Monday, May 3, 1999 Published at 18:19 GMT 19:19 UK
The whaling debate
As Norway's whaling season gets under way amid protests from international conservation organisations, representatives from both sides of the whaling debate put their case to BBC News Online.
Chris Stroud, Director of the Whale and Dolphin Conservation Society (WDCS)
Norwegian whalers have begun an unnecessary hunt for 753 minke whales although they have still to sell their whale meat stockpiles from previous years' hunts.
This unconsumable increase in Norway's self-allocated quota is designed to put political pressure on the International Whaling Commission (IWC). The aim is to make the IWC endorse this commercial whaling through the implementation of a proposal from Ireland that would undermine the IWC and grant quotas to two of the world's richest nations.
Norway and her whalers have consistently failed to abide by international whaling regulations. The current industrial whaling is a flagrant contravention of the existing 1982 moratorium decision.
During the last 10 years there have been numerous attempts by whalers to smuggle whale meat to their true market of Japan where prices can reach $300 for a kilo of whale meat and blubber.
In 1994 a Norwegian whaling boat caught and processed a whale in excess of its quota despite having a national inspector on board.
There is still controversy about how many whales there are in the oceans but we do know that they are facing increasing threats from man-made pollutants and global climate change.
We are only just becoming aware of these insidious threats and with such long living and slow breeding creatures they could have disastrous effects on the long-term stability of whale populations.
Furthermore, in some children of the Faro Islands, not far from Norway, we are now beginning to see neurological problems caused by the fact that their mothers consumed polluted whale meat.
Killing whales is inherently cruel, with some of these sentient creatures taking up to 55 minutes to die in the Norwegian hunts.
Many of these creatures are pregnant females, which have been reportedly hunted because they give more meat.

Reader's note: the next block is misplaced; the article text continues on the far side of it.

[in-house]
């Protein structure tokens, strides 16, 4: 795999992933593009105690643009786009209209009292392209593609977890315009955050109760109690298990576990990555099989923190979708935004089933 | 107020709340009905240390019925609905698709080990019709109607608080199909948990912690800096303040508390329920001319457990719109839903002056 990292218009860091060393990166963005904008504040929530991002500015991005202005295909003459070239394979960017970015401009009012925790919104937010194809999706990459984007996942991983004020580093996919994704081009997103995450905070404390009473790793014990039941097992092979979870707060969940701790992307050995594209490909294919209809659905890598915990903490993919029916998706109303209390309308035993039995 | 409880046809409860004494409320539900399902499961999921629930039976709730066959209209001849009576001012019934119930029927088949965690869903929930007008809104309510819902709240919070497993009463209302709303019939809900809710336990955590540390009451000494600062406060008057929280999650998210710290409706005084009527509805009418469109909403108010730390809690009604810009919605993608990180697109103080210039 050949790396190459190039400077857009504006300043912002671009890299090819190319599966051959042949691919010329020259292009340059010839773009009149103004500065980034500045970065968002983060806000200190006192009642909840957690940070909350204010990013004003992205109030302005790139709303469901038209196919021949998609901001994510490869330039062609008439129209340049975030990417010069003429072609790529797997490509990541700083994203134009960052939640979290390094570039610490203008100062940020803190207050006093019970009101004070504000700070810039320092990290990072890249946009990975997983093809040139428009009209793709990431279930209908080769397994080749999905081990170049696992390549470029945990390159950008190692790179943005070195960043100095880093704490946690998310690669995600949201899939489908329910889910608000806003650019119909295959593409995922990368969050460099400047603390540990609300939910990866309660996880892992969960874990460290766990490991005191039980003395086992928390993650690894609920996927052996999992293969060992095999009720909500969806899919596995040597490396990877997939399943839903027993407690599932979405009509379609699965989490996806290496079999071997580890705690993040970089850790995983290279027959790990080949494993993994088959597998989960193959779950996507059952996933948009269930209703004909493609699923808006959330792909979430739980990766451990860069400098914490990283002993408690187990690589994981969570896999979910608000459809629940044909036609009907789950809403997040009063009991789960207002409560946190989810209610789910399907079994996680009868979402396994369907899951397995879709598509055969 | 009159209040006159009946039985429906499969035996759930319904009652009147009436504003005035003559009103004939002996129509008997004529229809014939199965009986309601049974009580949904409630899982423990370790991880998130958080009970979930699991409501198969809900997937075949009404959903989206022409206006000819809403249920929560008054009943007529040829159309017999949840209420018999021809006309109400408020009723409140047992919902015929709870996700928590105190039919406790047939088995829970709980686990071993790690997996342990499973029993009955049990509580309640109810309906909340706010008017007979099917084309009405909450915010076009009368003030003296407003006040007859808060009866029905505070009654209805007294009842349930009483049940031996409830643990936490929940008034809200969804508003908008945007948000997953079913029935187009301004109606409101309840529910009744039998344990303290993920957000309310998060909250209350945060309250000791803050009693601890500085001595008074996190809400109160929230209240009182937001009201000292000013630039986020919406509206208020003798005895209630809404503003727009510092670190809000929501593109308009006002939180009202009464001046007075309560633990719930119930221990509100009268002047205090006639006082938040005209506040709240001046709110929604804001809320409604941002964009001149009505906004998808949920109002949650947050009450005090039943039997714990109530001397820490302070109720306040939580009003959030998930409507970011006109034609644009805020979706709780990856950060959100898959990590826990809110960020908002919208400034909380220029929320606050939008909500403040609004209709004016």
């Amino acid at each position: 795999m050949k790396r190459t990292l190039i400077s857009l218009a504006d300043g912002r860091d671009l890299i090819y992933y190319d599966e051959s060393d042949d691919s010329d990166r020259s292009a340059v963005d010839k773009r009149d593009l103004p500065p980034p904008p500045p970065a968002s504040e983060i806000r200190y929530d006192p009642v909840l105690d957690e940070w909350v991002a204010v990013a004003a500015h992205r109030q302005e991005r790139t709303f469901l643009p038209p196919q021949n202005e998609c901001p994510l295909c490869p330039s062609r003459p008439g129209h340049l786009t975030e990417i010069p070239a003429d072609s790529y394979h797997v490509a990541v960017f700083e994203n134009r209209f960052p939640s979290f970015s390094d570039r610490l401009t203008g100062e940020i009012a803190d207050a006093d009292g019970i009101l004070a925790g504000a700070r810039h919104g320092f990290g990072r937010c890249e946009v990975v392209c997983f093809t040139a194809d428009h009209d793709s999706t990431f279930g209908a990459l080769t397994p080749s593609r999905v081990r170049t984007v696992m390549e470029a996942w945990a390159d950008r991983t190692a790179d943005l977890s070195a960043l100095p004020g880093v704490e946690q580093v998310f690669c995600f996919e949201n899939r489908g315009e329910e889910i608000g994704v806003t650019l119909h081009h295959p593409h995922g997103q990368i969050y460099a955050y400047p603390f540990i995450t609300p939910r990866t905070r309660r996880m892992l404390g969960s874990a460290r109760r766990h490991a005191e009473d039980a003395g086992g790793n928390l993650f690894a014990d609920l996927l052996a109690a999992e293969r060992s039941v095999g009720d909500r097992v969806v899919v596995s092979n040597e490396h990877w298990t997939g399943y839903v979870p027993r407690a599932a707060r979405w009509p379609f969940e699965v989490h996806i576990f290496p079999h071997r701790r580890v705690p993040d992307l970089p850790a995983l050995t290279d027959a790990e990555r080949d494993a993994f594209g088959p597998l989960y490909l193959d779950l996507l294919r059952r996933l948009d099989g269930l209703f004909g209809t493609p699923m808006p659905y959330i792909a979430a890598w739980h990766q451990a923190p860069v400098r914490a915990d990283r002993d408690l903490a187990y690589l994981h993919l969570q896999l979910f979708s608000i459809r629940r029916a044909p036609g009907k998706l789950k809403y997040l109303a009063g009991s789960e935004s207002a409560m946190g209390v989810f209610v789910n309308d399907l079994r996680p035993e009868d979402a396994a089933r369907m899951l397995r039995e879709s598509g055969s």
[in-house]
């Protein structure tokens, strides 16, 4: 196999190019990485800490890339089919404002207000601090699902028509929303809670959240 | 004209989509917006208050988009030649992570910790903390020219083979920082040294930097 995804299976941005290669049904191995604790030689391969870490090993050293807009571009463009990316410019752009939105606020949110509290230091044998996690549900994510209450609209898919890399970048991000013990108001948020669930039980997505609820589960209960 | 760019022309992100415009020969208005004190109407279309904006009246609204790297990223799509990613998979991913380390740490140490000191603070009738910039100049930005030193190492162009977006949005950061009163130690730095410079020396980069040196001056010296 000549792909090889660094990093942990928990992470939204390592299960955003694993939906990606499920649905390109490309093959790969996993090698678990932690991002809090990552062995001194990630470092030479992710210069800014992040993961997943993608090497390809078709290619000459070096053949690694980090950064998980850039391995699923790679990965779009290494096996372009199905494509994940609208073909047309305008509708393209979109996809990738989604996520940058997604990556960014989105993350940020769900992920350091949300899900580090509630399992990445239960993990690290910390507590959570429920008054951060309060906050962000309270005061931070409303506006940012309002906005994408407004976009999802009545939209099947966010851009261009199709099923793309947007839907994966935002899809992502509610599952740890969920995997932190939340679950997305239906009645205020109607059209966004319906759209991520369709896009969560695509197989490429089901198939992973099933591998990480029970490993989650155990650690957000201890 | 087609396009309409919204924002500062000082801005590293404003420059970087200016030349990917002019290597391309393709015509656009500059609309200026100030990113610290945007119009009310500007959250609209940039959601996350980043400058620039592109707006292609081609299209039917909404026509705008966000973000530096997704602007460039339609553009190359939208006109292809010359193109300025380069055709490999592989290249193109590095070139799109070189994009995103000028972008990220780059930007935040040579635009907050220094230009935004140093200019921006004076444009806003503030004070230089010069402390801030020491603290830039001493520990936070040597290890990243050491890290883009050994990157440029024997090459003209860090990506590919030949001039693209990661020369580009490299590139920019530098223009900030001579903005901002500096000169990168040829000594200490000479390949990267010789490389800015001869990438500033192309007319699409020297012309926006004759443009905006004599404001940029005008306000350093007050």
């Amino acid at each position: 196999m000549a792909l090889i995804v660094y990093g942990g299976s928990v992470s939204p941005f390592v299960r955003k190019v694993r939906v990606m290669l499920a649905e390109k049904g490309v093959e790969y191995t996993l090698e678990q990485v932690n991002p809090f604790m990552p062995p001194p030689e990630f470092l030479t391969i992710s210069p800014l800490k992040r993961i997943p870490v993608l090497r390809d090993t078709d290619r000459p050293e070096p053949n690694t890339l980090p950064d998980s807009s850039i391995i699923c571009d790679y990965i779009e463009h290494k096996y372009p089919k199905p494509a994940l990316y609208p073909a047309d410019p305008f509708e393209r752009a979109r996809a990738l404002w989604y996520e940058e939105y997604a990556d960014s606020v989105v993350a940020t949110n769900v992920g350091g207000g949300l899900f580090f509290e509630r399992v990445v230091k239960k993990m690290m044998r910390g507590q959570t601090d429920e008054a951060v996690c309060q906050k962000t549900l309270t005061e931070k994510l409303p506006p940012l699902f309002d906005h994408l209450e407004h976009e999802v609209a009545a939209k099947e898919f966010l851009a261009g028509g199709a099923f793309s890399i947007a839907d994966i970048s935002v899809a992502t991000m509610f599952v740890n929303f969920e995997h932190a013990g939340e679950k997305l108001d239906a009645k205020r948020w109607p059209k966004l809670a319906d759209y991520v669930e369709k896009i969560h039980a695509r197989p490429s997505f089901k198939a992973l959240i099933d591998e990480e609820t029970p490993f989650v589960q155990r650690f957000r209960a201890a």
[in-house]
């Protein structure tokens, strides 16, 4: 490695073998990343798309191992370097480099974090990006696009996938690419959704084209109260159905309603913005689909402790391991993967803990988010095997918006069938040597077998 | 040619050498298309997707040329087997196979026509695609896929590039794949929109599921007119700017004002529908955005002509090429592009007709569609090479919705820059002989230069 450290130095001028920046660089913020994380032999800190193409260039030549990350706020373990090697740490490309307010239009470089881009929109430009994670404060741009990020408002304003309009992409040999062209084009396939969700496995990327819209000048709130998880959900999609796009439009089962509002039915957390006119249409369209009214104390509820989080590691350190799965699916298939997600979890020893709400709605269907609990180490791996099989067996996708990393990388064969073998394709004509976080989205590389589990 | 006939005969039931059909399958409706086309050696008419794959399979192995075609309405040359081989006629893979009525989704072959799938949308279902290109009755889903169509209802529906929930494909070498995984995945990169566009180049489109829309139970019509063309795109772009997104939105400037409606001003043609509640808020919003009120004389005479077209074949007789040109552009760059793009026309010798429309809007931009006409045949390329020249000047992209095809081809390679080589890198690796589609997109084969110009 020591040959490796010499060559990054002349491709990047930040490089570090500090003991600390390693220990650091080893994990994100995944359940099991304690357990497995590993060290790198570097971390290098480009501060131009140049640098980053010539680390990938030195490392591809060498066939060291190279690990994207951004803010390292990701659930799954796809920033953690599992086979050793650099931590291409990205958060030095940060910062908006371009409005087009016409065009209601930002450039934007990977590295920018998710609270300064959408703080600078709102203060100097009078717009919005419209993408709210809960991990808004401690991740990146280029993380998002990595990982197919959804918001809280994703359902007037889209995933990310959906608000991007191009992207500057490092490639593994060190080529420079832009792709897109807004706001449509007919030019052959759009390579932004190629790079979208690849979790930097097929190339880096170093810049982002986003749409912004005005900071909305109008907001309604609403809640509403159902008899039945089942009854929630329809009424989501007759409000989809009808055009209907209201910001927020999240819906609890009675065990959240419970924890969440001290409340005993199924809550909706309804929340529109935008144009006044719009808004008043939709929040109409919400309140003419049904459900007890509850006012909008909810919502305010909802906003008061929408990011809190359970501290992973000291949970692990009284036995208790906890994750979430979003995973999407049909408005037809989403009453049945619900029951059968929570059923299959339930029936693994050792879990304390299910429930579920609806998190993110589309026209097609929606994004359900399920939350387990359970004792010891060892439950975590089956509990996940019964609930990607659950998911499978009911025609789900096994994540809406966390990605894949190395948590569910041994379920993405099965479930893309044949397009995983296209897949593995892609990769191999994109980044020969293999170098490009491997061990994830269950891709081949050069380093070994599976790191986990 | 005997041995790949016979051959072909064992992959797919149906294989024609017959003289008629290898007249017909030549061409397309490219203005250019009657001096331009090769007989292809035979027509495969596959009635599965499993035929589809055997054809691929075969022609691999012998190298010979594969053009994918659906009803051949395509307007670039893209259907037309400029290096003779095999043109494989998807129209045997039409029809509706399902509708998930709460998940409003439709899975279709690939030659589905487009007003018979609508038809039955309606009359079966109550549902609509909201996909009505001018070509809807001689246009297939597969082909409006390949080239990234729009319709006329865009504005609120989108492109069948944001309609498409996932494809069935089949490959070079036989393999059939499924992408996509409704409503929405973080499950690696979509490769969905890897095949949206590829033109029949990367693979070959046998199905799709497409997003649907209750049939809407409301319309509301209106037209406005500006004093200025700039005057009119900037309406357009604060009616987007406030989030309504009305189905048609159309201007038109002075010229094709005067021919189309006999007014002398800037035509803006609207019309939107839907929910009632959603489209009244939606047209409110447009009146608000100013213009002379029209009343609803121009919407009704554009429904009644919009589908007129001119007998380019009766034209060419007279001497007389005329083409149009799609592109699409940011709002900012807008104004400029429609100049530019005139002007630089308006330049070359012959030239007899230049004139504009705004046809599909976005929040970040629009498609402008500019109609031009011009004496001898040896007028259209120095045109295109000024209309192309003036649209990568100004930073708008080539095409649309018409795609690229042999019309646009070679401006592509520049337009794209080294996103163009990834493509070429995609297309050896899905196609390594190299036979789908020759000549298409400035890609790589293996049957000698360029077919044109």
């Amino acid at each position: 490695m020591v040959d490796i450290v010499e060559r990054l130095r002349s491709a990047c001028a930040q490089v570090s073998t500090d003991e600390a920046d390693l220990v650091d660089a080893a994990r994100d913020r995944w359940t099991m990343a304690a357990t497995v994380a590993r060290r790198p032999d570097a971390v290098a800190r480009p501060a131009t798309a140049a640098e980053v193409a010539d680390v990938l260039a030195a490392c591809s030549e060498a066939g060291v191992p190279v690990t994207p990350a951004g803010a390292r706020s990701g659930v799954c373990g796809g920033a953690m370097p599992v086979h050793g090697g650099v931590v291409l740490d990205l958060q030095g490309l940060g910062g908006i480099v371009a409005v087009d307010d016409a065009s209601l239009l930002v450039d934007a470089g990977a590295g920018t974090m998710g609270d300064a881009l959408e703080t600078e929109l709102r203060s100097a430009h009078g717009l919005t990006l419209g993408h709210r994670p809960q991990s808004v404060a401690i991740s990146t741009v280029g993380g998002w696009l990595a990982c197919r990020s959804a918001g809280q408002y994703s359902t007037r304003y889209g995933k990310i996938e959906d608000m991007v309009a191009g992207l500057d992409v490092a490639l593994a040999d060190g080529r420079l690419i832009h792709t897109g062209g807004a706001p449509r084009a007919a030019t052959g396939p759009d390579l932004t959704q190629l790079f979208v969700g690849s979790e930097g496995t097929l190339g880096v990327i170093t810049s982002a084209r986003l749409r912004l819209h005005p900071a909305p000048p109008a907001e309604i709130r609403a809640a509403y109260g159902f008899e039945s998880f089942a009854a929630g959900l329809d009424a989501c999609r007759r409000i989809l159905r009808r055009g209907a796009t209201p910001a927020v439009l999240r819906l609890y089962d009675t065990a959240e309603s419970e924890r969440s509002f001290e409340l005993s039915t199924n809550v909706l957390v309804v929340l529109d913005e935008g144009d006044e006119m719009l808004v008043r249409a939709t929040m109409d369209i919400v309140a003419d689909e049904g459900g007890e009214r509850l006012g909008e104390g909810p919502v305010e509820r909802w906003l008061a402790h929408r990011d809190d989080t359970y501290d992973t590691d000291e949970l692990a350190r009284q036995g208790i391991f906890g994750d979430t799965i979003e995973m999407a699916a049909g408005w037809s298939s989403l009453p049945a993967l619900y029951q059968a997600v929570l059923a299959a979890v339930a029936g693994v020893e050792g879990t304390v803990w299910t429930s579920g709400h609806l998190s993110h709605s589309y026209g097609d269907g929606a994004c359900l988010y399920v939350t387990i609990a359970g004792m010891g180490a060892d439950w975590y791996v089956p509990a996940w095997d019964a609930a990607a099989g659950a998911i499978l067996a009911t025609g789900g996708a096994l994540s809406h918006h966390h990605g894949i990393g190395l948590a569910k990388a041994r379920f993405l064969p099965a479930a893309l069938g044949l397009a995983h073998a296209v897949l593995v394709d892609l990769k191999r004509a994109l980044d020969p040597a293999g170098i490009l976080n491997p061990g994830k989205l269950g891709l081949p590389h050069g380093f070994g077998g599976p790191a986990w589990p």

The Norwegian whalers are successful fishermen, with a steady income from their other fishing activities. Whale meat was not consumed much in Norway until the 1930s and 1940s when the industry was developed in light of the huge profits that were to be made.
As the 20th century draws to a close, is time to condemn this unnecessary and cruel industry to the annals of history.
Arthur Knutsen, Economic Counsellor of the Royal Norwegian Embassy in London
The international experts of the Scientific Committee of the International Whaling Commission (IWC) has several times stated that the minke whale is not endangered.
In 1996, they agreed a stock estimate of 112,000 in the north east Atlantic. In addition, the sightings results indicated that there are about 11,000 in the Norwegian Jan Mayen area.
Under no circumstances is Norwegian whaling in breach of any international agreement. We have reserved our position on the whaling moratorium in accordance with the provision of the International Whaling Convention.
As such, we are neither bound by the ban nor in contravention of international agreements. Norway's minke quota for 1999 is 753 animals. This includes a transfer of 140 animals from previously unused quotas in accordance with the IWC's 1997 decision on transfer of quotas.
Whaling is carried out in close co-operation with scientists from all over the world and follows the conditions set out by the IWC Scientific Committee.
All the scientific information gathered is then made available to the committee. It is scientific investigations of this kind which provide the very basis for the IWC's analysis of the condition of the minke whale stock.
Norway has undertaken considerable research into improving catch methods for small-type minke whaling so as to minimise suffering. Our efforts in this regard have been commended by the IWC but we intend to do more.
There are now training programmes for fishing boat crews participating in the traditional coastal whaling hunt. Rigorous inspection and control procedures through specially trained onboard veterinary inspectors have also been implemented. An inspector now goes out with every hunt vessel.